Looking back at my experience, I wish I was more aware of the benefits of these conversations. I went to sleep early the first couple of nights, and I would have taken supplements to enable myself to stay awake and have conversations instead.

Take-Aways and Integration


The aspects of the workshop that I think will help me most were what CFAR staff called “5-second” strategies - brief tactics and techniques that could be executed in 5 seconds or less and address various problems. The stuff that we learned at the workshops that I was already familiar with required some time to learn and practice, such as Trigger Action Plans, Goal Factoring, Murphyjitsu, Pre-Hindsight, often with pen and paper as part of the work. However, with sufficient practice, one can develop brief techniques that mimic various aspects of the more thorough techniques, and apply them quickly to in-the-moment decision-making.


Now, this doesn’t mean that the longer techniques are not helpful. They are very important, but they are things I was already generally familiar with, and already practice. The 5-second versions were more of a revelation for me, and I anticipate will be more helpful for me as I did not know about them previously.


Now, CFAR does a very nice job of helping people integrate the techniques into daily life, as this is a common failure mode of CFAR attendees, with them going home and not practicing the techniques. So they have 6 Google Hangouts with CFAR staff and all attendees who want to participate, 4 one-on-one sessions with CFAR trained volunteers or staff, and they also pair you with one attendee for post-workshop conversations. I plan to take advantage of all these, although my pairing did not work out.


For integration of CFAR techniques into my life, I found the CFAR strategy of “Overlearning” especially helpful. Overlearning refers to trying to apply a single technique intensely for a while to all aspect of one’s activities, so that it gets internalized thoroughly. I will first focus on overlearning Trigger Action Plans, following the advice of CFAR.


I also plan to teach CFAR techniques in my local rationality dojo, as teaching is a great way to learn, naturally.


Finally, I plan to integrate some CFAR techniques into Intentional Insights content, at least the more simple techniques that are a good fit for the broad audience with which InIn is communicating.



I have a strong probabilistic belief that having attended the workshop will improve my capacity to be a person who achieves my goals for doing good in the world. I anticipate I will be able to figure out better whether the projects I am taking on are the best uses of my time and energy. I will be more capable of avoiding procrastination and other forms of akrasia. I believe I will be more capable of making better plans, and acting on them well. I will also be more in touch with my emotions and intuitions, and be able to trust them more, as I will have more alignment among different components of my mind.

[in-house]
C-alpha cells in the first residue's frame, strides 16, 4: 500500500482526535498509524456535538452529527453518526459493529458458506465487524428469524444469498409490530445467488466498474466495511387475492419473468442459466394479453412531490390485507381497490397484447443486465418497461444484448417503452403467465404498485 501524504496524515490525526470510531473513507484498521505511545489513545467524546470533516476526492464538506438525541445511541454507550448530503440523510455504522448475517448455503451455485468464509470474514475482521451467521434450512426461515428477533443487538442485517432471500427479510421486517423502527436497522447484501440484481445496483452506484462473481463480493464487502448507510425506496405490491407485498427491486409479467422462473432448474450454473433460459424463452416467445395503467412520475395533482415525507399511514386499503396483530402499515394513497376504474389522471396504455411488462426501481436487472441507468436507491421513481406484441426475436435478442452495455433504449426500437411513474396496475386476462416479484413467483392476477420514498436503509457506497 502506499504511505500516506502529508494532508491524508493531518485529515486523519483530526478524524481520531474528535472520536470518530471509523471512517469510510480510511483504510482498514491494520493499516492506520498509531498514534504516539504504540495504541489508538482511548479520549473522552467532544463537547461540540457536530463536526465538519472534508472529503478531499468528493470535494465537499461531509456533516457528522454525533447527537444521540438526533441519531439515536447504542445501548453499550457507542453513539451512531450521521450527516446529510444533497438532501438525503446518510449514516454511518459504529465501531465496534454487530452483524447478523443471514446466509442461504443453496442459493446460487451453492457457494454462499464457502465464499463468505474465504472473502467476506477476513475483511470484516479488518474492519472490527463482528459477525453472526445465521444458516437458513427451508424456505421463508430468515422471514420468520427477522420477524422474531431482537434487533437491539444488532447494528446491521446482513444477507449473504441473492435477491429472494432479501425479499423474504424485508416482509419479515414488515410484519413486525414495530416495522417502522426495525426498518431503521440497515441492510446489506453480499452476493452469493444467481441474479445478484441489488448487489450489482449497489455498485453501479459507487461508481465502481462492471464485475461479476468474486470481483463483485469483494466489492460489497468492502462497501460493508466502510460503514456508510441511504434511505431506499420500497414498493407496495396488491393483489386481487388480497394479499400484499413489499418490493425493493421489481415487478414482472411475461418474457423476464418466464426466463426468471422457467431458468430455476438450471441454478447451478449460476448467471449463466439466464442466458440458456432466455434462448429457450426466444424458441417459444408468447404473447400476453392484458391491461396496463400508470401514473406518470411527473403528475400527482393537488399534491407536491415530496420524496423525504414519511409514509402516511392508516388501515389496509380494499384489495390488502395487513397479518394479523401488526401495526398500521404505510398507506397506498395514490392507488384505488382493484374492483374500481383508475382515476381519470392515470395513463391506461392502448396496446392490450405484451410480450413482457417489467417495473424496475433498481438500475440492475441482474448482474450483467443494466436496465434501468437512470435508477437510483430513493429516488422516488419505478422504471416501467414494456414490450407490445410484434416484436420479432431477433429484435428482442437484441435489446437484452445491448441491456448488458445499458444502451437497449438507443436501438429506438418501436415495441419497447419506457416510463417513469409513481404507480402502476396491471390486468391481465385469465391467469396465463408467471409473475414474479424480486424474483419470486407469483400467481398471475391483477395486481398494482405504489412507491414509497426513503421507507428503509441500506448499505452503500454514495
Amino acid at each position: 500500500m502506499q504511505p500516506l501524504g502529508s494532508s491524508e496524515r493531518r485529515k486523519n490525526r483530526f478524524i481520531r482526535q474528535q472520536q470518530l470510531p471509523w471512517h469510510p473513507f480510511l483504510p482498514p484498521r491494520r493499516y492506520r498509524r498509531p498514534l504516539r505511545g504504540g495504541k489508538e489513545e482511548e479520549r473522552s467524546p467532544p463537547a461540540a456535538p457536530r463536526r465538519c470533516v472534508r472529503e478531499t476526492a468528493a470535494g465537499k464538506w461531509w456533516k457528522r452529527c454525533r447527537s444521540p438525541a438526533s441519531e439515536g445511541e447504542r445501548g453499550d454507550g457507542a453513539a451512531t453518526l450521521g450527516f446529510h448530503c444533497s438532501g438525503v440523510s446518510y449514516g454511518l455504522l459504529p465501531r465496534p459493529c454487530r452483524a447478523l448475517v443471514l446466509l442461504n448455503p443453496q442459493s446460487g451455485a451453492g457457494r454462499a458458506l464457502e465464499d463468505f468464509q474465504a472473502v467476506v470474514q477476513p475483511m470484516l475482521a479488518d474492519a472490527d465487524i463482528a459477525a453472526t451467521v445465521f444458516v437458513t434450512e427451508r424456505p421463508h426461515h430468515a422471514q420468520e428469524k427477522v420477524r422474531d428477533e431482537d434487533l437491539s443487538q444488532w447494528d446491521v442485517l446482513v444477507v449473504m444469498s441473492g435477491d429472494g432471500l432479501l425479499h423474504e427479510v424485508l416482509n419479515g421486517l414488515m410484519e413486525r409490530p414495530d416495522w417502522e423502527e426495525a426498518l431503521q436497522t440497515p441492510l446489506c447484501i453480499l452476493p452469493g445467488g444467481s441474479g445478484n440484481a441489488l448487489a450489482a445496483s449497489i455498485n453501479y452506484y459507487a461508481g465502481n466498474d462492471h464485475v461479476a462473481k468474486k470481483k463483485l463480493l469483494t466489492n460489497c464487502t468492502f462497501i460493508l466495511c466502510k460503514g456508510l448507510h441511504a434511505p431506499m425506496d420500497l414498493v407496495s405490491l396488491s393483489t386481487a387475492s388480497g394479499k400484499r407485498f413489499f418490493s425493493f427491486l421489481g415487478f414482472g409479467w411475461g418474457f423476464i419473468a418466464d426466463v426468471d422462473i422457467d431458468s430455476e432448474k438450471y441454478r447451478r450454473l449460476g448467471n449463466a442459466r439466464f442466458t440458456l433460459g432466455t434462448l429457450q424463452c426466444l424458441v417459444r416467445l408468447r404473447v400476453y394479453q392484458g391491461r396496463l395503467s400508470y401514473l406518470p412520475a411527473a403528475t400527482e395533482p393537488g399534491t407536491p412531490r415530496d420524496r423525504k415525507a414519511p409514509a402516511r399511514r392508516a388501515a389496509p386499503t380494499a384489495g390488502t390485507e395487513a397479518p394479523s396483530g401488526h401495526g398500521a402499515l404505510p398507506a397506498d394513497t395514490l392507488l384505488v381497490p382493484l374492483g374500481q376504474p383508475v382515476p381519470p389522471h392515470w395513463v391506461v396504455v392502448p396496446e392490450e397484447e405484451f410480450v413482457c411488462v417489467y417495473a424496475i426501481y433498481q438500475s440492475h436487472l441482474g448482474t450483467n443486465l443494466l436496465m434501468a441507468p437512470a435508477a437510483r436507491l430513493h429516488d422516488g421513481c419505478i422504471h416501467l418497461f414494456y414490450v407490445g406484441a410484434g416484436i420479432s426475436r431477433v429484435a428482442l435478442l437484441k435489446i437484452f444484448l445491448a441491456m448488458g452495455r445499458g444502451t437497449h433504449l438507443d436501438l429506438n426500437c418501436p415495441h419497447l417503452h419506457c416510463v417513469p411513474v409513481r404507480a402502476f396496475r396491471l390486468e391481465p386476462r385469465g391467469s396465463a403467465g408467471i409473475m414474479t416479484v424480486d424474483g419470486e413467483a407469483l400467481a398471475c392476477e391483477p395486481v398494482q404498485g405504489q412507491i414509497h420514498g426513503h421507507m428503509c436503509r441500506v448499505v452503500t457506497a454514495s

Another benefit is meeting the many other people at CFAR who have similar mindsets. Here in Columbus, we have a flourishing rationality community, but it’s still relatively small. Getting to know 70ish people, attendees and staff/volunteers, passionate about rationality was a blast. It was especially great to see people who were involved in creating new rationality strategies, something that I am engaged in myself in addition to popularizing rationality - it’s really heartening to envision how the rationality movement is growing.


These benefits should resonate strongly with those who are aspiring rationalists, but they are really important for EA participants as well. I think one of the best things that EA movement members can do is studying rationality, and it’s something we promote to the EA movement as part of InIn’s work. What we offer is articles and videos, but coming to a CFAR workshop is a much more intense and cohesive way of getting these benefits. Imagine all the good you can do for the world if you are better at planning, organizing, and enacting EA-related tasks. Rationality is what has helped me and other InIn participants make the major impact that we have been able to make, and there are a number of EA movement members who have rationality training and who reported similar benefits. Remember, as an EA participant, you can likely get a scholarship with a partial or full coverage of the regular $3900 price of the workshop, as I did myself when attending it, and you are highly likely to be able to save more lives as a result of attending the workshop over time, even if you have to pay some costs upfront.


Hope these thoughts prove helpful to you all, and please contact me at gleb@intentionalinsights.org if you want to chat with me about my experience.


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29 comments, sorted by Click to highlight new comments since: Today at 8:38 AM

I was at the same workshop as Gleb, and since I probably won't write it up myself, let me comment that I broadly agree with what he says about it here (and I also greatly enjoyed meeting him and everyone else there.)

Enjoyed meeting you too!